Skip to main content
Talk + Discussion

How people experience the web, and why we are doing it wrong

Steven Pemberton

Whenever new technologies are introduced, for a time they imitate the old technology they are replacing before evolving into their true form.

The introduction of book printing changed the world: information became more available, and much more affordable, and a whole new infrastructure and economy was created for the distribution of information.

It also changed the ownership of information, from the church, which was the source of all books before the printing press, and this in turn created great turmoil as new thought patterns emerged.

But for 50 years after the printing press was invented, books imitated manuscripts, before finally becoming what we now understand as books. The internet in Europe is 36 years old this year. In very similar ways, it has changed the world: information is more available and cheaper, and there is a whole new infrastructure and economy to support it.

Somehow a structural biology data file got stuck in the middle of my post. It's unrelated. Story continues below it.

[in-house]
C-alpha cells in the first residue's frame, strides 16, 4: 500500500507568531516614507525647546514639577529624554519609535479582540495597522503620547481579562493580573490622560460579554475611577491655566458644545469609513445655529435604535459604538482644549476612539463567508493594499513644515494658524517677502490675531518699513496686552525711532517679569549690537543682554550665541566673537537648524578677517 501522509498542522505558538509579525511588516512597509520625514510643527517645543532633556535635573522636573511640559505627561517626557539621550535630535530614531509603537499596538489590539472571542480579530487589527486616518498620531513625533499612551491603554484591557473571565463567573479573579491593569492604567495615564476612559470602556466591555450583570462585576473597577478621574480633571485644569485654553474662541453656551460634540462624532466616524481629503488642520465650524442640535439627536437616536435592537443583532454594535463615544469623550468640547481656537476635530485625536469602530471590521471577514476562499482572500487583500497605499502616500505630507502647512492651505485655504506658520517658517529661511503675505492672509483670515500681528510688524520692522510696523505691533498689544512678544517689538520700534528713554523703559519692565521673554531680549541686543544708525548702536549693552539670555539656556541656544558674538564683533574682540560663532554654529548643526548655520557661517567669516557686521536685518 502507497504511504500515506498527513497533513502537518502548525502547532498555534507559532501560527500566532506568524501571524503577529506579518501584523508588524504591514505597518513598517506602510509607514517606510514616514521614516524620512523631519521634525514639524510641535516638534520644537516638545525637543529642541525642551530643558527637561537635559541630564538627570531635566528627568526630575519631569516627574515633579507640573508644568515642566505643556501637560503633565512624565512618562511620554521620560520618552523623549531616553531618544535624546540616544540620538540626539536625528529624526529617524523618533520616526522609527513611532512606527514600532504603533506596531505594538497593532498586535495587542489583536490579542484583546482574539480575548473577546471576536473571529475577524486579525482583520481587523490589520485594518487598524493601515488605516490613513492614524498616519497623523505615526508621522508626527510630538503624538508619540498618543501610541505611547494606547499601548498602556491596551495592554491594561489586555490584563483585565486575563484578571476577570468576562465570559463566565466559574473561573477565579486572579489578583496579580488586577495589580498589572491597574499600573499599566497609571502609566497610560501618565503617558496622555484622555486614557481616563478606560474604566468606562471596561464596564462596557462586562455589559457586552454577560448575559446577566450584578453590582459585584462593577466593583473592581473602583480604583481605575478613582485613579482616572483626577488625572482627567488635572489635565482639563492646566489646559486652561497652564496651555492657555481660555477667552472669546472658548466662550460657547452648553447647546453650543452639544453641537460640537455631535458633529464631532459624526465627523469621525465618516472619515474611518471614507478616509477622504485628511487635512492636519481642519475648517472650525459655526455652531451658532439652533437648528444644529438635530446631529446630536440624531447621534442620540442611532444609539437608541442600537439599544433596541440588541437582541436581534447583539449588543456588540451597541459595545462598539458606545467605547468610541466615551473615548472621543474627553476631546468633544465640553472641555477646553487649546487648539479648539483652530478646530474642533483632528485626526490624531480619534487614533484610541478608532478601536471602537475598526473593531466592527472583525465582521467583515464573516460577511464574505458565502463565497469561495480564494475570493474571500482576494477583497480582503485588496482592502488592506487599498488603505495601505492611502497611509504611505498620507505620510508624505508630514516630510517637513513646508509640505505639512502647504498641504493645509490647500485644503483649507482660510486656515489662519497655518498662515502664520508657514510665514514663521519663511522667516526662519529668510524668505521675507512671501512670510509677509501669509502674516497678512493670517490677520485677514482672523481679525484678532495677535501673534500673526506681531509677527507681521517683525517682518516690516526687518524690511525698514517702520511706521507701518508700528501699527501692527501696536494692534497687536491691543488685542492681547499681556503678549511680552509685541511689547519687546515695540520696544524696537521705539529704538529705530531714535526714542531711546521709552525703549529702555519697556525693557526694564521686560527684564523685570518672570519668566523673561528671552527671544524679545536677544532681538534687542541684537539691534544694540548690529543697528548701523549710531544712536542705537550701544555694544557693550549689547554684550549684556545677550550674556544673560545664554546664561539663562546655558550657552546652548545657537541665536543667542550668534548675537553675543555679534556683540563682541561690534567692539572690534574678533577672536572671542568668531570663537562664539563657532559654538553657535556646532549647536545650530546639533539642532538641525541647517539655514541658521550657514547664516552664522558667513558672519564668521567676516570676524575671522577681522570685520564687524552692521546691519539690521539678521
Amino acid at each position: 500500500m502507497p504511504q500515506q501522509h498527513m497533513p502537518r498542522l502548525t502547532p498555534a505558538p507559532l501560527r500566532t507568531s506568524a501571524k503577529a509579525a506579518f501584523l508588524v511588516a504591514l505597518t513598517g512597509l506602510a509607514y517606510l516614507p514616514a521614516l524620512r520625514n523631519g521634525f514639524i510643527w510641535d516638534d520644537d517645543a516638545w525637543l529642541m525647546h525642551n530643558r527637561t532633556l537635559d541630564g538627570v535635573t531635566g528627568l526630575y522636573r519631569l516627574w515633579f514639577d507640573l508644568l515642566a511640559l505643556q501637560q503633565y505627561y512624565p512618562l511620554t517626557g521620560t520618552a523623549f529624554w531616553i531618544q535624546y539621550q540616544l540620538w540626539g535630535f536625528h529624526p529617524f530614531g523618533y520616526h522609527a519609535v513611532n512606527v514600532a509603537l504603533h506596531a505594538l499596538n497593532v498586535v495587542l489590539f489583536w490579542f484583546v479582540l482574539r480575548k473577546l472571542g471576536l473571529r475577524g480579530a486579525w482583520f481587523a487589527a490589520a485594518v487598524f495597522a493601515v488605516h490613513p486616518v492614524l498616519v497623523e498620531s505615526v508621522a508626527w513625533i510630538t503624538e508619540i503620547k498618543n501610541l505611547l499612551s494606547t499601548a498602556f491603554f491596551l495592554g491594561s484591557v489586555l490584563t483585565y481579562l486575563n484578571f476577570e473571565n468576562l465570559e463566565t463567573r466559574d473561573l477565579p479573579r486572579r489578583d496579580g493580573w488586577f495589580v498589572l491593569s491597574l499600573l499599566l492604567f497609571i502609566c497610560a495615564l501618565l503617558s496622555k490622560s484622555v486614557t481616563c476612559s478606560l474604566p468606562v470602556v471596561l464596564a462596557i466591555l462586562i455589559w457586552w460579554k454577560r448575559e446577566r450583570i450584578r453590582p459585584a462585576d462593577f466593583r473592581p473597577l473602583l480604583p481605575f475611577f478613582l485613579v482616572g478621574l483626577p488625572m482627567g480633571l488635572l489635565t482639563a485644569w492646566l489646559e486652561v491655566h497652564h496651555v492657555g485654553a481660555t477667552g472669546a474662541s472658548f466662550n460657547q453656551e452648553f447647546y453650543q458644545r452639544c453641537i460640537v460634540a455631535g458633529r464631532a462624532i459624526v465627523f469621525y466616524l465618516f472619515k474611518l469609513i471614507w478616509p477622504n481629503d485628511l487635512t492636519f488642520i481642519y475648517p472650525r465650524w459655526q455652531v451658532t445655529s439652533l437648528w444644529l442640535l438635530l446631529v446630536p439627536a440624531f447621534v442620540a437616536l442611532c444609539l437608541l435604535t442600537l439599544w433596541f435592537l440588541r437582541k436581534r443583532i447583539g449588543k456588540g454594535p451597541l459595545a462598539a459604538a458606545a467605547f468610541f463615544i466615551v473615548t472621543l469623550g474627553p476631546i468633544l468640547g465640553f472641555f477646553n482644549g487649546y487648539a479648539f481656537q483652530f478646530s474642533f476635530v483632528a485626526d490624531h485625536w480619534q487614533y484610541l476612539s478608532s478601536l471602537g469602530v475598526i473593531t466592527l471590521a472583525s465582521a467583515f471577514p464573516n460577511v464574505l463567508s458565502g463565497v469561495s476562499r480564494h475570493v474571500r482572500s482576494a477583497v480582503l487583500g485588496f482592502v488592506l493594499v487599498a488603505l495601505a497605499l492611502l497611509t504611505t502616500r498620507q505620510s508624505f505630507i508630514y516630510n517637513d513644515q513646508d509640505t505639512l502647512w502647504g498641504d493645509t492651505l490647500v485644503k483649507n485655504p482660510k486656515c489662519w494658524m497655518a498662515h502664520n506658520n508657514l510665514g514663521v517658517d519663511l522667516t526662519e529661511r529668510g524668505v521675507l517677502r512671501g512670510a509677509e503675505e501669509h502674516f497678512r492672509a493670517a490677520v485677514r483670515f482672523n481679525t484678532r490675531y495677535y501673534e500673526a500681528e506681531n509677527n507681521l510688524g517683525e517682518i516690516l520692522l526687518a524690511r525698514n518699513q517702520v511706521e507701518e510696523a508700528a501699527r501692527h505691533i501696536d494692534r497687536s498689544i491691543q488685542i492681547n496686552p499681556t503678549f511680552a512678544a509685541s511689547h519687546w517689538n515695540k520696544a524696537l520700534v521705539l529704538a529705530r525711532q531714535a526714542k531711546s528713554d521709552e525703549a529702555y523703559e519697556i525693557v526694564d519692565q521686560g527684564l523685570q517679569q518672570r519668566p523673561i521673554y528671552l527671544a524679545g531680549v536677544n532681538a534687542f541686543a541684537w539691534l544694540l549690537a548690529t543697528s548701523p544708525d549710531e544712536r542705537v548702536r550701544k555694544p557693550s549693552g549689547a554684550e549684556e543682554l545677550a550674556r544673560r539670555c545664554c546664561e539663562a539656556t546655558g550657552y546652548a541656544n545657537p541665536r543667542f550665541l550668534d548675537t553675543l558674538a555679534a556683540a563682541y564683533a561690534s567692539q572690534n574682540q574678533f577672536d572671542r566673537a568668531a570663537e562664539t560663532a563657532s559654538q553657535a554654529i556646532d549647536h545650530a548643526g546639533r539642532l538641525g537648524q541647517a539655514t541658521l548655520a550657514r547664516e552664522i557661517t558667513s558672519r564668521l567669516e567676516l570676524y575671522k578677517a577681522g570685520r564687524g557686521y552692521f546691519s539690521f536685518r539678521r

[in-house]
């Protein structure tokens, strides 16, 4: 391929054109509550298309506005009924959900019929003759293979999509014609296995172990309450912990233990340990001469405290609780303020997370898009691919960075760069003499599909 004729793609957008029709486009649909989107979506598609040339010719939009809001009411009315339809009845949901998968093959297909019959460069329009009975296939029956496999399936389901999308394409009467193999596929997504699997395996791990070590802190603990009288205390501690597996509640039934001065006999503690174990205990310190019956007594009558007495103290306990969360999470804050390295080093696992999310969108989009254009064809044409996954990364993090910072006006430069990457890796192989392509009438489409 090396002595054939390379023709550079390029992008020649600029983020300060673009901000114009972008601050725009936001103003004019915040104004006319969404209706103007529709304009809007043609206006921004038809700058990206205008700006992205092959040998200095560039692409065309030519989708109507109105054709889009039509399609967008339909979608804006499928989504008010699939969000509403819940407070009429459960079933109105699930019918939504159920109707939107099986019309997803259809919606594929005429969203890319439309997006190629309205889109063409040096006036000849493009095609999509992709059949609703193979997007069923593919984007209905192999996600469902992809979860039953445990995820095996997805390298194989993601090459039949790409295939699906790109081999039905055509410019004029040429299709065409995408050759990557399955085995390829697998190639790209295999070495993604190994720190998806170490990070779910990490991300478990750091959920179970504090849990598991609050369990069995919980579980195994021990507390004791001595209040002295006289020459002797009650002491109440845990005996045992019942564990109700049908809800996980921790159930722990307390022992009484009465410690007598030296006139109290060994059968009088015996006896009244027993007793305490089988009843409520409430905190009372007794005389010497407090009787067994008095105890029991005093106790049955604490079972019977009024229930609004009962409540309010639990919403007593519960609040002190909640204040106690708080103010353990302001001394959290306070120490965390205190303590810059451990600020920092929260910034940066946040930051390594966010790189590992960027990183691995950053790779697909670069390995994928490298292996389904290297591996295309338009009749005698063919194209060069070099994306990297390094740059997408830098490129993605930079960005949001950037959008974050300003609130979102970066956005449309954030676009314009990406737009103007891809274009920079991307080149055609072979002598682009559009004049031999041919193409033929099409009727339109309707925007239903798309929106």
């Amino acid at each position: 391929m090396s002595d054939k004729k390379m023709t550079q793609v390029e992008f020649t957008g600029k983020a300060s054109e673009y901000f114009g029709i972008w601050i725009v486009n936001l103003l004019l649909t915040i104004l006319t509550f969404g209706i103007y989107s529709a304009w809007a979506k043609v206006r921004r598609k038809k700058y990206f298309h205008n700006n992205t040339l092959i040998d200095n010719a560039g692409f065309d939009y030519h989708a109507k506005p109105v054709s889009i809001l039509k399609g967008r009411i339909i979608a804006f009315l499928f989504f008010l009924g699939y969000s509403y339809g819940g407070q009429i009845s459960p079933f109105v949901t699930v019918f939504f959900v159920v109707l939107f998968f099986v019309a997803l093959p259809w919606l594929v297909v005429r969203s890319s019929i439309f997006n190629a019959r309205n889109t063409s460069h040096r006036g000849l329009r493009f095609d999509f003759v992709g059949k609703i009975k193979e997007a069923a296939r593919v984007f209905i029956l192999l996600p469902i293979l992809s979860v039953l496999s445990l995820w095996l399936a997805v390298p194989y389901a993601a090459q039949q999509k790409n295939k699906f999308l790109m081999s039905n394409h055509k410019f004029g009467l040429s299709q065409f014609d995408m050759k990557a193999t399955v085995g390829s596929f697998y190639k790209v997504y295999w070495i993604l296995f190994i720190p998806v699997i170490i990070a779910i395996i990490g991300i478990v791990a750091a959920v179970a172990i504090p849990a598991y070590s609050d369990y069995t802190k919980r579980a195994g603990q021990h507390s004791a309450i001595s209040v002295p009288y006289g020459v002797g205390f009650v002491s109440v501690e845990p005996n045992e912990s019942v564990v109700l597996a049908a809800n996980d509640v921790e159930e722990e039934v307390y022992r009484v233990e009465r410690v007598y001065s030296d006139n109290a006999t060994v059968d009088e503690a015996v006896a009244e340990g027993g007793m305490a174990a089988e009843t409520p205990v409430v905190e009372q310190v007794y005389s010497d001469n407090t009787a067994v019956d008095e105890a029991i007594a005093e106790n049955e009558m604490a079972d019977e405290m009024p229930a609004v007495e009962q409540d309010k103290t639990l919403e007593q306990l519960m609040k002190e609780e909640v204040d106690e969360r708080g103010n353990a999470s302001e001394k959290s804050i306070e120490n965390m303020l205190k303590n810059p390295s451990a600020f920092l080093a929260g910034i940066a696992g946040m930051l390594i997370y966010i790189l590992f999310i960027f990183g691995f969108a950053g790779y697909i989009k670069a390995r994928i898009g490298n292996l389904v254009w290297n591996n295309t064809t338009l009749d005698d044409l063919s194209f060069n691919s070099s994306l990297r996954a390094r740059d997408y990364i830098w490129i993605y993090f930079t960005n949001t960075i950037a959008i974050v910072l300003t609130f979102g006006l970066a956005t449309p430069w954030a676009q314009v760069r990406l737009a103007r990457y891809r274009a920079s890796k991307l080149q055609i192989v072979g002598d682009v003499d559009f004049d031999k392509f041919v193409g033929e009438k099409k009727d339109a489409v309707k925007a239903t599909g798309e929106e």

Similarly, it is creating a new turmoil as we deal with the changing way that people obtain information. But also similarly, the internet is still imitating pre-internet media: it could be described as paper documents without the paper, only the paper has been digitised away.

So what should the internet really be like, and can we expect it to emerge in the next 15 years?

Steven Pemberton

Steven Pemberton

Researcher @ CWI Amsterdam
Distinguished researcher in the fields of interaction, declarative programming, and web tech. Steven’s university tutor was Dick Grimsdale, who built the world's first transistorized computer and was himself a tutee of Alan Turing.

To make this website run properly and to improve your experience, we use cookies. For more detailed information, please check our Cookie Policy.

  • Necessary cookies enable core functionality. The website cannot function properly without these cookies, and can only be disabled by changing your browser preferences.